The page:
The Department of Justice will not challenge a proposal by a consortium of seven regional less-than-truckload (LTL) carriers in the United States and Canada to allow any member of the group to bid on contracts and offer rates on behalf of the other carriers for business that originates in multiple regions of the country.
The Justice opinion, which came in the form of a business review letter issued in September, expands the operational scope of the consortium, known as the "Reliance Network," to include collective ratemaking. The DOJ action paves the way for the group to introduce a nationwide LTL tariff by mid-2010, according to Phil Pierce, executive vice president of Averitt Express Inc., one of the network's members.
The group sought the DOJ opinion to ensure that any future collective ratemaking initiatives would not run afoul of federal antitrust laws, Pierce said.
In January 2008, the U.S. Surface Transportation Board approved a proposal by the carriers to pool their operating territories into a network covering the continental United States. Under the arrangement, the network coordinates operations and handles sales and marketing for shipments transiting at least two of the truckers' respective service regions. The network is not involved if a shipment originates and ends within a carrier's service territory. In 2008, the network generated about $100 million in revenue.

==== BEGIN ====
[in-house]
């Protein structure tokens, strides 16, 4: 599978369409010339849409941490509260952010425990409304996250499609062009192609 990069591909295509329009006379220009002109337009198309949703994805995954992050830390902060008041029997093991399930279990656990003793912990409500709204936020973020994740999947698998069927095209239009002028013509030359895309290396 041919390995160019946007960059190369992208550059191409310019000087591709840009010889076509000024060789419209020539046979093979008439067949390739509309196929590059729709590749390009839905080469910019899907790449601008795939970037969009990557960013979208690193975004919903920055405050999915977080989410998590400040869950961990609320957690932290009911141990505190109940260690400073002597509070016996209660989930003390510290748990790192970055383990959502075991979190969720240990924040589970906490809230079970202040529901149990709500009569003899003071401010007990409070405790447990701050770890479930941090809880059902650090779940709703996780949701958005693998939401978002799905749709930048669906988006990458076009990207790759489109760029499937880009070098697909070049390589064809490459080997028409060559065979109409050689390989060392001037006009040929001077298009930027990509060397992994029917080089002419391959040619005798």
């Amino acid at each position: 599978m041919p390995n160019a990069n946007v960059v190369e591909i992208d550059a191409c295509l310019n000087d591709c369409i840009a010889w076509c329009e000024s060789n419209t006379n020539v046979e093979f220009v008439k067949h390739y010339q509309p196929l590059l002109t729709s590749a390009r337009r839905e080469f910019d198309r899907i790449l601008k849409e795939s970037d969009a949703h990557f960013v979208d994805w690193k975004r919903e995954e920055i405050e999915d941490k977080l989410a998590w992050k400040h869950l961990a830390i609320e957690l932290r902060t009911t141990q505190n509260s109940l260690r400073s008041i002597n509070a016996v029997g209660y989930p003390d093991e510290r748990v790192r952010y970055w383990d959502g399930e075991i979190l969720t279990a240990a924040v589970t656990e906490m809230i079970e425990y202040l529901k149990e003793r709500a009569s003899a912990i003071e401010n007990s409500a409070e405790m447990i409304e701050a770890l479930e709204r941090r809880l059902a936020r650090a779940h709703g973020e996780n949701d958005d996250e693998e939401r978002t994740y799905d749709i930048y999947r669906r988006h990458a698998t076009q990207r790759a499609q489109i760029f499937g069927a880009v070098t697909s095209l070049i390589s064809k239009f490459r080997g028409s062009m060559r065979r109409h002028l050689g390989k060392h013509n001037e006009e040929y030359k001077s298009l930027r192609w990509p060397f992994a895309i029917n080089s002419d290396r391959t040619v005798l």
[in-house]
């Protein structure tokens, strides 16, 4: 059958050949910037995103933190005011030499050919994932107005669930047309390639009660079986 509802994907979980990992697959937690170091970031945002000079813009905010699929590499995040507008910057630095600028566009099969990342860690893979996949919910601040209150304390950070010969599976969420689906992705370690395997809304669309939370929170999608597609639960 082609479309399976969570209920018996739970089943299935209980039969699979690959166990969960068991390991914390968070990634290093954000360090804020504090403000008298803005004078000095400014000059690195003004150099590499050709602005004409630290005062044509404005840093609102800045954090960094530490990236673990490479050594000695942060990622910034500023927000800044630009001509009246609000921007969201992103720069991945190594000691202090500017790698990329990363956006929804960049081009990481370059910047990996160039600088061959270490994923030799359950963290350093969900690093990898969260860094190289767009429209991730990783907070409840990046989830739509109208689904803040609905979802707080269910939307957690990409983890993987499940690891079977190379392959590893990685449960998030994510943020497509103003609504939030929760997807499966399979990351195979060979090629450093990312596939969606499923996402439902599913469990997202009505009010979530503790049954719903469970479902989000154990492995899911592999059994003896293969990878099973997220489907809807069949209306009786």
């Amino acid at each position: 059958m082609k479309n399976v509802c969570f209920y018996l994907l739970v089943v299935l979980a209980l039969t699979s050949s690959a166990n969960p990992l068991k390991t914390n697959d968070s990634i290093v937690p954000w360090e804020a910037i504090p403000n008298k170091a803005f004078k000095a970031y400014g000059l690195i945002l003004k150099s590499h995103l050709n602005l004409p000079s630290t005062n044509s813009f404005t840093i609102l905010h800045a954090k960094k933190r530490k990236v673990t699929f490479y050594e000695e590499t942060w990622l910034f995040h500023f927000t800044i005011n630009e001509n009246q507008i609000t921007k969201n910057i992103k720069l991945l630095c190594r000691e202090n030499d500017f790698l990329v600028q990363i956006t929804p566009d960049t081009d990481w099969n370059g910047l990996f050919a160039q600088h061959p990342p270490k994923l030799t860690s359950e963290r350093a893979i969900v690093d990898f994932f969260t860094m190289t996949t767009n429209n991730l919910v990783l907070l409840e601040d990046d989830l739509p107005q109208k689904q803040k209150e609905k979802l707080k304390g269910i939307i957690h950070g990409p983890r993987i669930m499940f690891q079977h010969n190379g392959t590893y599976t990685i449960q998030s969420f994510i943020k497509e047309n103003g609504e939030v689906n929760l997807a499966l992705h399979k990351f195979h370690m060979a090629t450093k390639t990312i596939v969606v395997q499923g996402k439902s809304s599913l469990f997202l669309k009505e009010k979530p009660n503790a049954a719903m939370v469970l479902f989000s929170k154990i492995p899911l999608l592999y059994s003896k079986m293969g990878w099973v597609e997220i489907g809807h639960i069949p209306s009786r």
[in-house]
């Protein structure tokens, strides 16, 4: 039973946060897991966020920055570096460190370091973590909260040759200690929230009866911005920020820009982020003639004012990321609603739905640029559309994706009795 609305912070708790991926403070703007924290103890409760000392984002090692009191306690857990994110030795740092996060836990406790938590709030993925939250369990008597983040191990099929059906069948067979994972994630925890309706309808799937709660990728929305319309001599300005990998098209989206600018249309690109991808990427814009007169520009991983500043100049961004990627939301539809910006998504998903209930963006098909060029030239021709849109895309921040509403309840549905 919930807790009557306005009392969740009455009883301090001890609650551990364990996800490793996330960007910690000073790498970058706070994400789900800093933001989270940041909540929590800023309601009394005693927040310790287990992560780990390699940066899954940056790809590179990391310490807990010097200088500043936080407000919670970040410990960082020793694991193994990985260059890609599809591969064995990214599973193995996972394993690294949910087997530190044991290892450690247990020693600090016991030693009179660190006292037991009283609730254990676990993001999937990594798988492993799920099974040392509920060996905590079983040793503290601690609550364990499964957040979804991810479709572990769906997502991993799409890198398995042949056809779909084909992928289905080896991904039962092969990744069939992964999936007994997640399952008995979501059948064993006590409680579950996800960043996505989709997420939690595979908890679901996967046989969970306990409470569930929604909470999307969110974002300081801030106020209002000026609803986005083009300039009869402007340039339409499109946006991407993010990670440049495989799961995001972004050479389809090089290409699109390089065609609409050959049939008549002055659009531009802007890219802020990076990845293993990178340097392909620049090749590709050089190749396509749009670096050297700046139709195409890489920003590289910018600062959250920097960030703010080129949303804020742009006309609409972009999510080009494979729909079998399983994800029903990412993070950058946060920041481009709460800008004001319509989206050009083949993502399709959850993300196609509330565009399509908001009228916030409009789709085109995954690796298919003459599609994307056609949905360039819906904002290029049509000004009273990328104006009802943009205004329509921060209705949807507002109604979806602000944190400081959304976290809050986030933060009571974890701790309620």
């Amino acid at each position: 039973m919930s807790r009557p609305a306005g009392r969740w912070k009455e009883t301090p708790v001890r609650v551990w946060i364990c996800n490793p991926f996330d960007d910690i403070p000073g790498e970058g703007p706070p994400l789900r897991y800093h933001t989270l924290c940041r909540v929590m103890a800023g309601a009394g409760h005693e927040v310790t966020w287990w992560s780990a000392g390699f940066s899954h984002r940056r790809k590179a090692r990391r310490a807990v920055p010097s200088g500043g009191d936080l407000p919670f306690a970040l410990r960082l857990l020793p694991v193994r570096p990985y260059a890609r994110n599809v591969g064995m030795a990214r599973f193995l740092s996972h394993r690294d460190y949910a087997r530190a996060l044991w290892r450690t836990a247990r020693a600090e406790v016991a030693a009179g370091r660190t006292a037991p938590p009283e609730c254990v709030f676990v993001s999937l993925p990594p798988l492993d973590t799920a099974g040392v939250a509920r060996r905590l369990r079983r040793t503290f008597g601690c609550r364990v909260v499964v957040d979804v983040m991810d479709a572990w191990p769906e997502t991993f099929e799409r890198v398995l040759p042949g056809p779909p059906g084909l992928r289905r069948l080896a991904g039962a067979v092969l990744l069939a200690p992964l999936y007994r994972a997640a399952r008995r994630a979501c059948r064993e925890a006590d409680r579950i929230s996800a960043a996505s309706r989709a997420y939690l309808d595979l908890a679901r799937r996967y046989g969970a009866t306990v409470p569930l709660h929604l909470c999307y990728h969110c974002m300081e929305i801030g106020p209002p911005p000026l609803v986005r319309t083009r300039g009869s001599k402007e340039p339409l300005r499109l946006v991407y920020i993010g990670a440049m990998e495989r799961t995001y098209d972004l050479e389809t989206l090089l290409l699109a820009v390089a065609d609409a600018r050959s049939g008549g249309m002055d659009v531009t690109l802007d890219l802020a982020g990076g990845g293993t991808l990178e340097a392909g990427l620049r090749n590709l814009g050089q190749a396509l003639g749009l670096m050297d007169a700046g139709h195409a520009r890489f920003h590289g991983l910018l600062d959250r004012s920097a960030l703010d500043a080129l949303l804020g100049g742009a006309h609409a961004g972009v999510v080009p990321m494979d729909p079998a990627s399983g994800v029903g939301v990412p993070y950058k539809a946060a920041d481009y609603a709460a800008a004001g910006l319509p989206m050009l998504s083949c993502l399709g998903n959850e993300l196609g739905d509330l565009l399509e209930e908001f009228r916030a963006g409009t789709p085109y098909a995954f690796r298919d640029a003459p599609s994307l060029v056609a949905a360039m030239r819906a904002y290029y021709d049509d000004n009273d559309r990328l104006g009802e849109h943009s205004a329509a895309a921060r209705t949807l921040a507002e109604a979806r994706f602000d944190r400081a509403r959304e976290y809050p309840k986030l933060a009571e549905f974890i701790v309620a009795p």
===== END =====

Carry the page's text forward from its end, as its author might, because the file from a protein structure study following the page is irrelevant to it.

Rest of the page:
In its proposal to DOJ, the carriers said that collectively, they account for less than 20 percent of LTL business in regional markets and much less than 20 percent of the nationwide LTL market. The carriers also said that each faces significant competition in its respective market.
Besides Averitt, the network includes DATS Trucking Inc., Lakeville Motor Express Inc., Land Air Express of New England, Pitt-Ohio Express, Canadian Freightways, and Epic Express.